Switch Bills of Lading

Switch Bill of Lading

What is a Switch Bill of Lading?

A bill of lading is an essential document when goods are being transferred between international borders. It concisely lists all of the cargo being transported; critical in terms of transparency as well as when adhering to laws between two or more jurisdictions. However, there can be times when a different summary is required. This is known as a “switch bill of lading”. In order to better appreciate its benefits as well as when it will be used, it is a good idea to take a look at this concept in greater detail.

A switch bill of lading is often used when a “triangle trade” takes place. In other words, it will be employed in the event that an importer is purchasing products from a middleman or a distributor as opposed to the manufacturer itself. This is also quite common when the previously mentioned middleman is located within a different country of origin. So, a switch bill of lading will be issued in replacement of the original document. However, it still accurately represents what is contained within the shipment itself.

What are Some Examples of When a Switch Bill of Lading is Needed?

From a very general point of view, this certification will be necessary during instances when the initial trading stipulations or the outbound logistics have been modified. Here are three situations which could warrant the issuance of a switch bill of lading:

  • The location of the original port of discharge has changed.
  • The initial country of origin needs to remain hidden from the buyer.
  • The identity of the exporter remains obscure so that the seller can remain acting as the middleman (as opposed to the buyer contacting the manufacturer directly).

As mentioned previously, it is important that the contents found within the switch bill of lading match those associated with the original document. Assuming that multiple transactions are taking place during a triangle trade (an exchange between the factor, the trader and the importer), a switch bill of lading needs to be created for every subsequent shipment.

Where Can This Switch Occur?

This is a rather broad question and the answer will depend upon the shipping route. Let us assume for a moment that a product is being sent from Moscow to New York City via Berlin and London. In this case, it is possible to write up a switch bill of lading at any one of the stops contained within this route. However, the shipping line itself must have legal offices within the proposed city.

Are There Any Legal Concerns with a Switch Bill of Lading?

This is an understandably important question. There can be times when switch bills of lading are issued in order to mask the origins or a product or the identity of a prohibited manufacturer. However, the legality of these documents is generally determined by discovering whether or not there was a proven intent to commit fraud. This type of misrepresentation could also include the ultimate buyer being unaware of the initial switch or in the event that the list of shipped contents was modified without the express knowledge of all parties involved. Having said this, a forgery is said to have occurred when:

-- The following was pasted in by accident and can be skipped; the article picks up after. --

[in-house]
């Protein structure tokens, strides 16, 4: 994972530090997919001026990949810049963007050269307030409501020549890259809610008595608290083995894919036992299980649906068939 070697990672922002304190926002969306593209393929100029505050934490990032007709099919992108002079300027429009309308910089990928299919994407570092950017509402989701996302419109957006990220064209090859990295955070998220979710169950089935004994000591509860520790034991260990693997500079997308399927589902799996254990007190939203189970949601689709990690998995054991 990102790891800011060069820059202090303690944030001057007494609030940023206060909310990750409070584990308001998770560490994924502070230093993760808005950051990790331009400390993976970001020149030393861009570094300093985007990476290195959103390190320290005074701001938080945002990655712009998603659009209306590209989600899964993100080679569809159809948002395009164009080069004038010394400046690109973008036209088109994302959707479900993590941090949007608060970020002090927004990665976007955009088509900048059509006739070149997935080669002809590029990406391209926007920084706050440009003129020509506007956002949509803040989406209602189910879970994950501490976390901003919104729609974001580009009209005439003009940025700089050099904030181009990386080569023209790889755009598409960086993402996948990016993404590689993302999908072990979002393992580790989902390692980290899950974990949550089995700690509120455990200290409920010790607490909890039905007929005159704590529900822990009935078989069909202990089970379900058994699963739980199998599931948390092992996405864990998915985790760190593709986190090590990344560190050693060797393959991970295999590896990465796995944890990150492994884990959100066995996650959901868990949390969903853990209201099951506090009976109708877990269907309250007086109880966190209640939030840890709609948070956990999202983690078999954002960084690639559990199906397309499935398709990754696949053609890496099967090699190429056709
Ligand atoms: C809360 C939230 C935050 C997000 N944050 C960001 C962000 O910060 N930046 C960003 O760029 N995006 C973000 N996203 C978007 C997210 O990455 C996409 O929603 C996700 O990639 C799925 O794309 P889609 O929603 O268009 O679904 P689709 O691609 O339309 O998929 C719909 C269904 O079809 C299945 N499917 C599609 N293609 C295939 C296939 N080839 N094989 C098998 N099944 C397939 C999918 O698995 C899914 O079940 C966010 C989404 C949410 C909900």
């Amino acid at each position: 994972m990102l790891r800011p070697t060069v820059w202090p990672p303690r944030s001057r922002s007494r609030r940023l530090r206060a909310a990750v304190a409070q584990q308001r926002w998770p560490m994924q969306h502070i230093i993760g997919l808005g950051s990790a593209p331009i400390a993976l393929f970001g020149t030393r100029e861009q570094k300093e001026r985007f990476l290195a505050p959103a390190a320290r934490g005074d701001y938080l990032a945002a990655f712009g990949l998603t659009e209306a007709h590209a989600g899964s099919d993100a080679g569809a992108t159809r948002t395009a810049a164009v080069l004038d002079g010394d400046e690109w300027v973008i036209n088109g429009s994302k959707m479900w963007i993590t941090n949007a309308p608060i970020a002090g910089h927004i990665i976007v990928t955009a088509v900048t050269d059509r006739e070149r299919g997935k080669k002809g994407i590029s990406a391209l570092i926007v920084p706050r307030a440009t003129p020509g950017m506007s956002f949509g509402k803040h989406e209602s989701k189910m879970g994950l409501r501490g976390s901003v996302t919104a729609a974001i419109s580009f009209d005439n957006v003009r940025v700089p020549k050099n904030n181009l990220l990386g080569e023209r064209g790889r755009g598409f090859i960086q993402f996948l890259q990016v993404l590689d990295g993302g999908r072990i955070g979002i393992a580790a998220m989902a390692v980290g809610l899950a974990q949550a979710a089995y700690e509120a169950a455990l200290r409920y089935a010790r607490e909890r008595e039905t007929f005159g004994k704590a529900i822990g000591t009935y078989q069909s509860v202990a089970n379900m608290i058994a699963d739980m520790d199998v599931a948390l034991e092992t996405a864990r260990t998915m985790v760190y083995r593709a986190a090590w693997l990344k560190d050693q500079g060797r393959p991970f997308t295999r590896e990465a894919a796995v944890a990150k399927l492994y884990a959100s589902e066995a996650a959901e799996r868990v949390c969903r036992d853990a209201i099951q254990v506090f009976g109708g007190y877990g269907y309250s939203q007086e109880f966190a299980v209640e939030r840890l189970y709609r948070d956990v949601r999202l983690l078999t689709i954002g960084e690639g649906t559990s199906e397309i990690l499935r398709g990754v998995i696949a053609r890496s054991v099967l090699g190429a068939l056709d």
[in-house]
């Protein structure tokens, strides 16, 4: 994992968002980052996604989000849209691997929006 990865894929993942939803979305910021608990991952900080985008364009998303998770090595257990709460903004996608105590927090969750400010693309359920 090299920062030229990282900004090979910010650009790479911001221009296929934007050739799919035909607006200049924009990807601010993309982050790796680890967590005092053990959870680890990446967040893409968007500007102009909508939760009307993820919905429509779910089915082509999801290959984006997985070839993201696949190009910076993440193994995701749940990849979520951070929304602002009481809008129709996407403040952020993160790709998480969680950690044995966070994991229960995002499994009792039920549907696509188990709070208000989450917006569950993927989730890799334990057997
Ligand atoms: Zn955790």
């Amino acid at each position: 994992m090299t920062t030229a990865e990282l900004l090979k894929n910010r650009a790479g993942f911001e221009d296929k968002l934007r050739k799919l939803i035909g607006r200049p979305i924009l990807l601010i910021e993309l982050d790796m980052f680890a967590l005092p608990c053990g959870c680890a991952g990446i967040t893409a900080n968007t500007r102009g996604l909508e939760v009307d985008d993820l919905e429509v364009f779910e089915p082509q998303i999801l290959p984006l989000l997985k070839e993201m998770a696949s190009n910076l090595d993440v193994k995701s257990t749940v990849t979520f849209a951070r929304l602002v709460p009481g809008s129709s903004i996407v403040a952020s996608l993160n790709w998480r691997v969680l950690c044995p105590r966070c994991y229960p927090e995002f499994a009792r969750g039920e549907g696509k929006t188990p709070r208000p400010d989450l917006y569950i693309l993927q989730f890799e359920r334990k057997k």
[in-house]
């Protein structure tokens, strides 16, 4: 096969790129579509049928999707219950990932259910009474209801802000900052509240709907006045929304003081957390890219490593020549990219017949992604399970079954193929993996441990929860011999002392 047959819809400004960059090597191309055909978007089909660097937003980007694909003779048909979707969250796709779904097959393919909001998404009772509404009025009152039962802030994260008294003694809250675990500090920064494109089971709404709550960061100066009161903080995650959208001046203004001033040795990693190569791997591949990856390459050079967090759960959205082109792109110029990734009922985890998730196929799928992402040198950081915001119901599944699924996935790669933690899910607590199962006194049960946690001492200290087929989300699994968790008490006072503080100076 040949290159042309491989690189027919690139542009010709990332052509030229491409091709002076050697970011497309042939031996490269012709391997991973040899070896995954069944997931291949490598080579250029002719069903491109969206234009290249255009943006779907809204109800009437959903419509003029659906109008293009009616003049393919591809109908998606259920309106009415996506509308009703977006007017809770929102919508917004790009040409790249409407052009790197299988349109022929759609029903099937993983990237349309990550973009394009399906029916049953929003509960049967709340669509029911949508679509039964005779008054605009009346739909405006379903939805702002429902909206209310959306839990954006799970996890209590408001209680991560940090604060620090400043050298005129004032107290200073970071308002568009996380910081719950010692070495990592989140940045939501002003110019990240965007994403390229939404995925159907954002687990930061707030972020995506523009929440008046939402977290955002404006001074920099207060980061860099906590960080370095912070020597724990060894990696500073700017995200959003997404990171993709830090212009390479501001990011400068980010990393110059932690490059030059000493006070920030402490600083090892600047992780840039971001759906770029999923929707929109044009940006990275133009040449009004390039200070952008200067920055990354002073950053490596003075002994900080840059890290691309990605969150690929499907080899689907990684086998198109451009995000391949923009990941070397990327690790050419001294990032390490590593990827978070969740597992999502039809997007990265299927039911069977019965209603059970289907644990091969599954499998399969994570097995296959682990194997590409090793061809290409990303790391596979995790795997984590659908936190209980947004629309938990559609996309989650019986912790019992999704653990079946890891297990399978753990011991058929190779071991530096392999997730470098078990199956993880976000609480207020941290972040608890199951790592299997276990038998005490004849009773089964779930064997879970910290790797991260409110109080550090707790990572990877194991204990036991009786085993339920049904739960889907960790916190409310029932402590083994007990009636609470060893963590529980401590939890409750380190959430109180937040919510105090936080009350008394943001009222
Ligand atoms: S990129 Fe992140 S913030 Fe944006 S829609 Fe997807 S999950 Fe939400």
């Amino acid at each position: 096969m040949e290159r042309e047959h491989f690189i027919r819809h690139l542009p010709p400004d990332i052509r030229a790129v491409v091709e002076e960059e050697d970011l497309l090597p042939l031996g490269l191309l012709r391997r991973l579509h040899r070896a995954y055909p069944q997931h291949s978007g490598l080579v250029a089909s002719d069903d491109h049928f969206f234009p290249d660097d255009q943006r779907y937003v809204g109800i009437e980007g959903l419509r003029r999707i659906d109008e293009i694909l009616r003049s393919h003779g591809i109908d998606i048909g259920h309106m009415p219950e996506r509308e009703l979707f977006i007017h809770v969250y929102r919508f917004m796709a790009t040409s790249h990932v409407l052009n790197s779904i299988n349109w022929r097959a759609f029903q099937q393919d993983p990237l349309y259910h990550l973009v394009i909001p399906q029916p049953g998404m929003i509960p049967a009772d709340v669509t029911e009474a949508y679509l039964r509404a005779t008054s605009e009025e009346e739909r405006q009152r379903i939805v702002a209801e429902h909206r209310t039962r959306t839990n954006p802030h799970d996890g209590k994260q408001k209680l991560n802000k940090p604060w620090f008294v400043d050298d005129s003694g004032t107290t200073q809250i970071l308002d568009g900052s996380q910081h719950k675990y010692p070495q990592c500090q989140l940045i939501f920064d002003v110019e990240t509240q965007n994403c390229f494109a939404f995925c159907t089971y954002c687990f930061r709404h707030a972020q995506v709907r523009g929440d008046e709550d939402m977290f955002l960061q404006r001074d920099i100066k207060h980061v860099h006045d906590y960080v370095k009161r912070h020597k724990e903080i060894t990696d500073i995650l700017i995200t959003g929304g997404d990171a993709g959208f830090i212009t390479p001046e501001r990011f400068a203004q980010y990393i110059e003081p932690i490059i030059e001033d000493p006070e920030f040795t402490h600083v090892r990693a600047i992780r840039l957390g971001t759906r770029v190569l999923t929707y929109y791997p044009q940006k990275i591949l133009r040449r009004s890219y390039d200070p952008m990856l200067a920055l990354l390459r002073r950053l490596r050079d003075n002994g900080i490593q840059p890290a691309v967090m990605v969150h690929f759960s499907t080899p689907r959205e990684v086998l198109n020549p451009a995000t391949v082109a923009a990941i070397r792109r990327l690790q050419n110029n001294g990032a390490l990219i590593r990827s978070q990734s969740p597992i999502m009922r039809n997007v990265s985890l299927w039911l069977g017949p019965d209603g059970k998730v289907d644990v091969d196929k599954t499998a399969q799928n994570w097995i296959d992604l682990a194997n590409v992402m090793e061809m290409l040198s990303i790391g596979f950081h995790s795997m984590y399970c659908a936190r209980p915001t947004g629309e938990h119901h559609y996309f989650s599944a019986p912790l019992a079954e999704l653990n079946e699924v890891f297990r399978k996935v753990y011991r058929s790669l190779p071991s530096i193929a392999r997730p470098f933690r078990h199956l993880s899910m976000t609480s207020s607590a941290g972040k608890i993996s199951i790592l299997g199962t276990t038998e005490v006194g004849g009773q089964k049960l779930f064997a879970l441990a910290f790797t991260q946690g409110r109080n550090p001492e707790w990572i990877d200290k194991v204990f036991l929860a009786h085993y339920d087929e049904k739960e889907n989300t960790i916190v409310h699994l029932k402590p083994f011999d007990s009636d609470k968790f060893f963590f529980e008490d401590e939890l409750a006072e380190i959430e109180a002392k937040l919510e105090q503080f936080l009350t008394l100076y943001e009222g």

• A representation has been falsely made, or
  • It was made without knowing whether the document was valid, or
  • The issuer knowingly falsified the switch bill of lading itself.

To put this another way, most interpret these situations as occurring when there was a known issue as opposed to simple careless bookkeeping. It is nonetheless a fact that even accidental discrepancies can cause grave legal consequences if they are allowed to remain in place.

How Can Shipping Agents Protect Themselves?

Considering the concerns outlined in the last section, it is only logical to assume that shippers wish to protect themselves (and their insurers) against instances of potential fraud. There are several steps which can be taken. First and foremost, they will need to be legally covered by their insurance provider for any issuance of a switch bill of lading. Other actions can include:

  • Describing the exact reason why the switch bill of lading is needed.
  • Only creating the switch bill after the initial bill of lading has been obtained and verified.
  • Comparing the information contained within both documents before accepting the switch bill.

If any misrepresentations or inconsistencies are found, the agent or seller could be affected by any claims filed by the buyer (assuming that losses or damages had resulted from such a situation).

Frequently Asked Questions

Will the Buyer be Informed of a Switch Bill of Lading?

This is another area which should be clarified. In the majority of cases, there are no physical differences between an original bill of lading and a switch bill of lading. It is still a fact that the buyer or consignee has the right to ask whether or not any switches took place. The shipper will thereafter be obliged to provide basic details without disclosing any proprietary information (such as the name or location of the manufacturer). New packing lists and invoices may also be provided; helping to offer a greater sense of consistency between the two documents.

What Types of Details Can be Changed Within a Switch Bill of Lading?

There are two general sections which can be modified:

  • The identity of the shipper, notification party or consignee.
  • The general description of the cargo (for instance, “books” as opposed to “financial books”).